The Indian Dairy Industry is the fastest growing milk and milk product industry in the world. India is the leading producer of dairy products in the world. India with 134mn cows and 125mn buffaloes has the largest population of cattle in the world. More than fifty percent of the buffaloes and twenty percent of the cattle in the world are found in India.
Dairy products are a major source of cheap and nutritious food to millions of people in India and the only acceptable source of animal protein for large vegetarian segment of Indian population, particularly among the landless, small and marginal farmers and women. The major boom for dairy industry was during 1971-1996 when the “Operation Flood” was organized by the Indian Government. An integrated cooperative dairy development programme was implemented in three phases. The National Dairy Development Board was designated by the Government of India as the implementing agency. The major objective was to provide an assured market round the year to the rural milk producers and to establish linkage between rural milk production and urban market through modern technology and professional management. Milk production grew from 21 million tons in 1970 to nearly 69 million tons in 1996 – more than threefold, at the compound growth rate of 4.5 per cent.
The Ugly Side
In spite of the employment opportunities and massive boom to the economy The Dairy Industry has several critics for the way in which the cattle are handled. To meet the growing demand for milk, farmers impregnate cows repeatedly. Male calves are either sent to be killed or left on the roads to fend for themselves by rummaging in garbage cans. Many farmers cannot afford to feed their cows, and so they leave the animals on the road and only take them in for milking. Once a cow is deemed no longer useful, she is either sent to an illegal abattoir or abandoned in the city to starve. Calves are taken away from their mothers and often sold as veal calves after spending months chained unable to walk, stretch their legs, or even turn around. The adults are also forced to endure months, even years of needless suffering and cruelty.The stress caused by poor conditions on factory farms leads to lameness, disease, and reproductive problems, rendering them virtually useless at just 4-5 years old while their natural life span is 20-25 years. Cows are beaten into submission and artificially inseminated so that they will keep producing milk. Although this practice should be performed by trained professionals, most cows are repeatedly inseminated by “barefoot healers” who ignore the most basic hygienic standards and use equipment that has not been sterilized, exposing cows to infections and diseases.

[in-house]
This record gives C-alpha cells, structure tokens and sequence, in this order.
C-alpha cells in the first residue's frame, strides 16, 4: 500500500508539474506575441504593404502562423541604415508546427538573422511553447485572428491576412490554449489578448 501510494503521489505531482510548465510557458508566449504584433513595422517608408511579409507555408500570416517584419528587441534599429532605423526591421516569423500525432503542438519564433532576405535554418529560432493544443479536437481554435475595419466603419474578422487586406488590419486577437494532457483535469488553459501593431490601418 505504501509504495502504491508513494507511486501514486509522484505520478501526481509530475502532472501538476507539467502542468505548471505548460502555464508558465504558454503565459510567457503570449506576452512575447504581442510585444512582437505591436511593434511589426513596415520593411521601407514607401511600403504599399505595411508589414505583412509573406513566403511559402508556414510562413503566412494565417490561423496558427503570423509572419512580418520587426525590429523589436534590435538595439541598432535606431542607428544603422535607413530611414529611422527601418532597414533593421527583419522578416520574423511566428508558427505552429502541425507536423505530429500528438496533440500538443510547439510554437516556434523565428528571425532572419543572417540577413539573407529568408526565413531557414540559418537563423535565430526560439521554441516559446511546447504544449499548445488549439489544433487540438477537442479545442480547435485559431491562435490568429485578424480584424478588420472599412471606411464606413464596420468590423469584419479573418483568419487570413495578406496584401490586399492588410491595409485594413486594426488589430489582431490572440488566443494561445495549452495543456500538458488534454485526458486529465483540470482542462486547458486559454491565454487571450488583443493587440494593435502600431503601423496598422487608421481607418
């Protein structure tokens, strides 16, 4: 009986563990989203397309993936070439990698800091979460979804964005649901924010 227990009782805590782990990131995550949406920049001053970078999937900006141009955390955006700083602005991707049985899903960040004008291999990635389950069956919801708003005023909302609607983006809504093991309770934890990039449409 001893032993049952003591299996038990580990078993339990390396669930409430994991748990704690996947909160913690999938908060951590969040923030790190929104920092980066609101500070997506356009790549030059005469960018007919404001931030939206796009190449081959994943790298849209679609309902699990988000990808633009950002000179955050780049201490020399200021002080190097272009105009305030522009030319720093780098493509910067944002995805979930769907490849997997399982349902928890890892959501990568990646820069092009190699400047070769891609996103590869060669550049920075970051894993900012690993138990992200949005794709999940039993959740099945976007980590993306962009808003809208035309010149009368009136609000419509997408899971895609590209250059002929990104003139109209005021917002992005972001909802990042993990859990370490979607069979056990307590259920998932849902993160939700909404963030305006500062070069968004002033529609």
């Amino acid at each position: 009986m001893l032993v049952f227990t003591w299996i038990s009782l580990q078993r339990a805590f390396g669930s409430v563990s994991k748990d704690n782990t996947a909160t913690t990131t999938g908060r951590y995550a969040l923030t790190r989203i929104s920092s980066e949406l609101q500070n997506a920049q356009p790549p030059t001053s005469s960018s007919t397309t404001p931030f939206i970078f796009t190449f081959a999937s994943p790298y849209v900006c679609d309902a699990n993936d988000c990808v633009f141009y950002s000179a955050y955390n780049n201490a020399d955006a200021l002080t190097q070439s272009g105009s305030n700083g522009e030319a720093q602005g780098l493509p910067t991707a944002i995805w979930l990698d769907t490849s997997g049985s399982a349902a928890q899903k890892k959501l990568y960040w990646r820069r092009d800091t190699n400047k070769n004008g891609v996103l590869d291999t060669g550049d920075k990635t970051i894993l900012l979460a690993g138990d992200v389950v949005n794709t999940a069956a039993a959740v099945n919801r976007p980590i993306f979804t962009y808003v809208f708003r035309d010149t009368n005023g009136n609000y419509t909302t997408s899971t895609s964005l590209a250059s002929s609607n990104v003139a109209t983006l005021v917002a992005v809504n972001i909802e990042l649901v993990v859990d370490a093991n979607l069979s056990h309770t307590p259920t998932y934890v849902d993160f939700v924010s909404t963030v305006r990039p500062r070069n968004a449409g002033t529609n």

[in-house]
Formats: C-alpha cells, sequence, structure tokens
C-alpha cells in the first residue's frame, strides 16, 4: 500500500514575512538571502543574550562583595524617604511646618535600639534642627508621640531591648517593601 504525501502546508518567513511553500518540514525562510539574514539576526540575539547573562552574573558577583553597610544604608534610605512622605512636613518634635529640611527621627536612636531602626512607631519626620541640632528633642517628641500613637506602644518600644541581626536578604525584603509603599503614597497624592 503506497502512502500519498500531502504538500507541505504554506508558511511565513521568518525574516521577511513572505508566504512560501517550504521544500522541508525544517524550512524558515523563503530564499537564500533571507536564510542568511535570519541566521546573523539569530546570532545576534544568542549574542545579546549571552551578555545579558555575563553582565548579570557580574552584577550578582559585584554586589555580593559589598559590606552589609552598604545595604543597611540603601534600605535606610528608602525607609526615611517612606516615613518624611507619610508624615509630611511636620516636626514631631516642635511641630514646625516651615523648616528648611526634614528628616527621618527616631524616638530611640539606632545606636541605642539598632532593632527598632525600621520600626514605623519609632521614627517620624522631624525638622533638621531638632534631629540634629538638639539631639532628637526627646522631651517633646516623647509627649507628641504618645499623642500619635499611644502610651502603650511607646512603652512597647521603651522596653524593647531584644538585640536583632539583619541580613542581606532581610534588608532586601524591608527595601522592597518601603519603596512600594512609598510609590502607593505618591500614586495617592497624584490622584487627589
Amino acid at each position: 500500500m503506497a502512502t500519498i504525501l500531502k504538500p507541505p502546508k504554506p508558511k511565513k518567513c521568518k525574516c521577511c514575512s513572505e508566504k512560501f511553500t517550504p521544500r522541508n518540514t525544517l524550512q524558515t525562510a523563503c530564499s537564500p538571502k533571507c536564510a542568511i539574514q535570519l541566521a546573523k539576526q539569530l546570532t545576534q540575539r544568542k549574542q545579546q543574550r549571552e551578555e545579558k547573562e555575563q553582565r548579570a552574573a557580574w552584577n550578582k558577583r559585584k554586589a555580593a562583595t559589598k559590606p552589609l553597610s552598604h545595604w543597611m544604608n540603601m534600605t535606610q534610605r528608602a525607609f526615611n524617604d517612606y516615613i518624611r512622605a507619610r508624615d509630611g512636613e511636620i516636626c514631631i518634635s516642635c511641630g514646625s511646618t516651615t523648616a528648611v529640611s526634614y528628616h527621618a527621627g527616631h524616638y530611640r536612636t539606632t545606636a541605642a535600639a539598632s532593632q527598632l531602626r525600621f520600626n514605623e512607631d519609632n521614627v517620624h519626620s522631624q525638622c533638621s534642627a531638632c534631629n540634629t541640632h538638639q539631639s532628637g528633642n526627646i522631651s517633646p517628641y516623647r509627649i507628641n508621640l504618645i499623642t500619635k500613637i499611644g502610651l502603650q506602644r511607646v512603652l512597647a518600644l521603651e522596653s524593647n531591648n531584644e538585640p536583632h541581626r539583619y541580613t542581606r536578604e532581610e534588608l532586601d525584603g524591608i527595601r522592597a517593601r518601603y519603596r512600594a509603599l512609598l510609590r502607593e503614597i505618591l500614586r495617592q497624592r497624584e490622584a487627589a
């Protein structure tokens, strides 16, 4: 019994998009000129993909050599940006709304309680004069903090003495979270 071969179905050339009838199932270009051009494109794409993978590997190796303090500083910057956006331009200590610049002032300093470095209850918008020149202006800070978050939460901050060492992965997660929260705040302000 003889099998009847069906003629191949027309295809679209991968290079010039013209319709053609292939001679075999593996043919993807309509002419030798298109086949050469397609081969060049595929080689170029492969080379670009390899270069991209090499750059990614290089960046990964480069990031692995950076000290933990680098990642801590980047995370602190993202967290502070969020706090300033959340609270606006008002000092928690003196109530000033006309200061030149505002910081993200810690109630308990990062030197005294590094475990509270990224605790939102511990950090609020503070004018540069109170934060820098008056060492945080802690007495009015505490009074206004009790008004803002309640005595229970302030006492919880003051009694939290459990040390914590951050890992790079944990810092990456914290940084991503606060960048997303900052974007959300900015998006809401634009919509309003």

Most of a cow’s day is spent confined to a narrow, filthy stall. Cows are injected with Oxytocin, an illegal drug that causes them to produce unnaturally large quantities of milk and suffer severe stomach cramps as though they were in labour. Cows are impregnated repeatedly. They grieve for every calf they deliver who is ripped away a few days after birth.
A global problem
Cruelty in Diary Industry is not restricted to only India. It is a very global problem and there have been several cries to stop this cruelty and save these cattle. The major producers of milk and milk products such as Australia, New Zealand among others are criticized heavily for the way the milk products are made and the unfair treatment meted out to the cattle. Australia has been particularly targeted by Cattle Welfare Associations for the manner in which they treat these cattle. The calves are separated from the mom within 24 hours of their birth and transported long distances for butchering. The Australian Media has been very critical and have highlighted some of these issues extensively. The government has taken note and the dairy farming standards have improved over the past few years.
Milk in general is a rich source of proteins and is a very good supplement for humans. It is also a fact that cows produce more milk than what is necessary for its calves the main reason why our ancestors started milking cows. But the practice which was once considered to be good for both cows and man has now become a pain for these innocent animals. Cows have been worshipped in India for a long time, but the steady decline in cattle population is due to uncivilized and brutal treatment meted out to these creatures. The possible solution to this would be to milk cows in an organic way and use only what they give us naturally and avoid techniques like artificial insemination. This can only be achieved if we reduce the consumption of milk and milk related products. There are several other supplements for these products which can be obtained with less harm to other living organisms. The whole situation can be improved by educating the farmers about better practices which can be achieved by sensible media coverage. Everything is a part of cycle of life and all practices has been in existence for a very long time, but this unnatural cruelty towards animals is very shameful and disrupts the very meaning of being human.